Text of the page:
Claim #5: “There is lots of old-growth left.”

This is a myth, and it's time to lay it to rest forever. When we talk about old-growth, we’re talking about the most special forests that grow here, not just any forest of a certain age class. Government and industry have long lumped high-elevation or shoreline bog forests with smaller, stunted trees in with the iconic old-growth that we all identify with the term. The new science-based inventory of what’s left done by the Technical Advisory Panel is a huge improvement. It lays out just how scarce the most threatened old-growth forests are. 

As the government’s inventory table and the pie chart further up in this article show, the vast majority of forested area in BC is unprotected forest that’s not old-growth. A sustainable forest industry can and should take place there.

The myth that there’s lots of old-growth should now be recognized as such.

Claim #6: “The previous government refused to act”

Frankly, a remarkable point for this government to make, after dragging its heels on implementing the OGSR recommendations for 18 months and counting. The OGSR panel did not recommend the deferral of at-risk old-growth for fun. They did it to prevent irreversible loss of biodiversity. That’s what’s at stake as the BC NDP refuses to actually change things on the ground.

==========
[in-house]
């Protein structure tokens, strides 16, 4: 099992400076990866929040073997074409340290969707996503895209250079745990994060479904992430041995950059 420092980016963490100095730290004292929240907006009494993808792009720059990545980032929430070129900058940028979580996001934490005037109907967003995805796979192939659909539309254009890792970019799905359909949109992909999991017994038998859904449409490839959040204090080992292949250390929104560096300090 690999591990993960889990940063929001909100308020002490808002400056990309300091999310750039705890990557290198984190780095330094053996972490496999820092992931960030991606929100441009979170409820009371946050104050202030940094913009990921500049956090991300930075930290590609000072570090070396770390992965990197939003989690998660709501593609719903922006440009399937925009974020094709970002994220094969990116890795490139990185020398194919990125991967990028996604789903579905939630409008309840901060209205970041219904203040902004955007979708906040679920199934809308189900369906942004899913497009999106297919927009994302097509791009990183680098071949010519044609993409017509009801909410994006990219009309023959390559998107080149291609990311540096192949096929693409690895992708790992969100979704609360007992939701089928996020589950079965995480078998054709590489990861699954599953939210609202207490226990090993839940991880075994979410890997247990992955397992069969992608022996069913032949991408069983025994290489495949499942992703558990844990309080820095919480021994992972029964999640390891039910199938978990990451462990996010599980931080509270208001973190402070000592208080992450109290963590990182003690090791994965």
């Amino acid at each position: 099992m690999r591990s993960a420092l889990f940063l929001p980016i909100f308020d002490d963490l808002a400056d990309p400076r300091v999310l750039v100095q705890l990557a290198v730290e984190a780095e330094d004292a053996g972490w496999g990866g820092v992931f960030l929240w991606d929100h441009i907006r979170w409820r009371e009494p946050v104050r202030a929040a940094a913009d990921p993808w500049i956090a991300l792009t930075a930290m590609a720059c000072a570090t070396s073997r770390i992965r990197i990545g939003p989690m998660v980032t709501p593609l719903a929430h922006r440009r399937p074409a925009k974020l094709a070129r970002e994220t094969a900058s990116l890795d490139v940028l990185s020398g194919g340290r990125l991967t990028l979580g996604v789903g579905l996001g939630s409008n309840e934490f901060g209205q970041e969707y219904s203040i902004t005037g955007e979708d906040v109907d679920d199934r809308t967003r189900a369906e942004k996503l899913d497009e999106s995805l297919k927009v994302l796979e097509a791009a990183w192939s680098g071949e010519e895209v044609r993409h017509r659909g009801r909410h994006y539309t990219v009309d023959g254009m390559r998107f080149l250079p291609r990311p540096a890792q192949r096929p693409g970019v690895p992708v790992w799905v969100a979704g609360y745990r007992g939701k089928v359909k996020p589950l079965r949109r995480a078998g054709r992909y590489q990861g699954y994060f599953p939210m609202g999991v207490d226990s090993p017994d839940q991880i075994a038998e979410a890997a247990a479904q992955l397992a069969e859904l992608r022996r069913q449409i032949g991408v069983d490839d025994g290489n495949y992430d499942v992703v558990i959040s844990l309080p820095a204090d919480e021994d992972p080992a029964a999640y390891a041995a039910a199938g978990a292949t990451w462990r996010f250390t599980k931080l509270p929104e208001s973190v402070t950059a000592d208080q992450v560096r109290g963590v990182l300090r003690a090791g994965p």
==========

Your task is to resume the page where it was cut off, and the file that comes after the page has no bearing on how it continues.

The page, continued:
This also comes after the BC NDP broke its promise to implement endangered species legislation, which would ensure the protection of old-growth forests in many important habitats. This government has been in power for more than four years. It’s promised to save old-growth forests, and they’re still being cut down. 

This failure to act is entirely on them.

A deciding moment for the fate of old-growth forest